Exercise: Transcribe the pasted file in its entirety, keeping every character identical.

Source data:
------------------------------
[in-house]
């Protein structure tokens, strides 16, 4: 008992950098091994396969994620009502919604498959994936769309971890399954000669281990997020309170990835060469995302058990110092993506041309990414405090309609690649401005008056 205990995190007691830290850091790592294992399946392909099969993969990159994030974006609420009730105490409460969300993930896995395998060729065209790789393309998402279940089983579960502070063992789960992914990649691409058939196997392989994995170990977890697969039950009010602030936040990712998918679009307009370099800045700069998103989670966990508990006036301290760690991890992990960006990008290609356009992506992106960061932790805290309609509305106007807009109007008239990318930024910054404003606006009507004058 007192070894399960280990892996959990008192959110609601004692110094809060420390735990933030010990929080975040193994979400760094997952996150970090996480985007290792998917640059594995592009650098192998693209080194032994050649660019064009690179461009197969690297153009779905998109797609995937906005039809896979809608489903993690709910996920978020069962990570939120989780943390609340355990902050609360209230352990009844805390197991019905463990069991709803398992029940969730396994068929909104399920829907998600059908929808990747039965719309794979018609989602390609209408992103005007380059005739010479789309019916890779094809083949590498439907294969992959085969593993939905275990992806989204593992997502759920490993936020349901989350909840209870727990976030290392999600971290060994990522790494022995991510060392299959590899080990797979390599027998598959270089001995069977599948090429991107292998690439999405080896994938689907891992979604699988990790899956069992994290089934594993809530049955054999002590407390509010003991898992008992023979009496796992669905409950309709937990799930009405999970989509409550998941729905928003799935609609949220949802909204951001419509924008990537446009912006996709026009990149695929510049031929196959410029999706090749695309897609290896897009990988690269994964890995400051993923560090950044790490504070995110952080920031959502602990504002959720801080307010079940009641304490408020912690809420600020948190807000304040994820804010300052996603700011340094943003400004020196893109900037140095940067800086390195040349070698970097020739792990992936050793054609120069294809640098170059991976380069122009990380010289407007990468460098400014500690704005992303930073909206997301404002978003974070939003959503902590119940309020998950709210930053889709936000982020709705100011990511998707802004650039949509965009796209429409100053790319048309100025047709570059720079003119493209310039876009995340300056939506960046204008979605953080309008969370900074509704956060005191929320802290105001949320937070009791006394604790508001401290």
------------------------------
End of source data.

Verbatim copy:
[in-house]
């Protein structure tokens, strides 16, 4: 008992950098091994396969994620009502919604498959994936769309971890399954000669281990997020309170990835060469995302058990110092993506041309990414405090309609690649401005008056 205990995190007691830290850091790592294992399946392909099969993969990159994030974006609420009730105490409460969300993930896995395998060729065209790789393309998402279940089983579960502070063992789960992914990649691409058939196997392989994995170990977890697969039950009010602030936040990712998918679009307009370099800045700069998103989670966990508990006036301290760690991890992990960006990008290609356009992506992106960061932790805290309609509305106007807009109007008239990318930024910054404003606006009507004058 007192070894399960280990892996959990008192959110609601004692110094809060420390735990933030010990929080975040193994979400760094997952996150970090996480985007290792998917640059594995592009650098192998693209080194032994050649660019064009690179461009197969690297153009779905998109797609995937906005039809896979809608489903993690709910996920978020069962990570939120989780943390609340355990902050609360209230352990009844805390197991019905463990069991709803398992029940969730396994068929909104399920829907998600059908929808990747039965719309794979018609989602390609209408992103005007380059005739010479789309019916890779094809083949590498439907294969992959085969593993939905275990992806989204593992997502759920490993936020349901989350909840209870727990976030290392999600971290060994990522790494022995991510060392299959590899080990797979390599027998598959270089001995069977599948090429991107292998690439999405080896994938689907891992979604699988990790899956069992994290089934594993809530049955054999002590407390509010003991898992008992023979009496796992669905409950309709937990799930009405999970989509409550998941729905928003799935609609949220949802909204951001419509924008990537446009912006996709026009990149695929510049031929196959410029999706090749695309897609290896897009990988690269994964890995400051993923560090950044790490504070995110952080920031959502602990504002959720801080307010079940009641304490408020912690809420600020948190807000304040994820804010300052996603700011340094943003400004020196893109900037140095940067800086390195040349070698970097020739792990992936050793054609120069294809640098170059991976380069122009990380010289407007990468460098400014500690704005992303930073909206997301404002978003974070939003959503902590119940309020998950709210930053889709936000982020709705100011990511998707802004650039949509965009796209429409100053790319048309100025047709570059720079003119493209310039876009995340300056939506960046204008979605953080309008969370900074509704956060005191929320802290105001949320937070009791006394604790508001401290």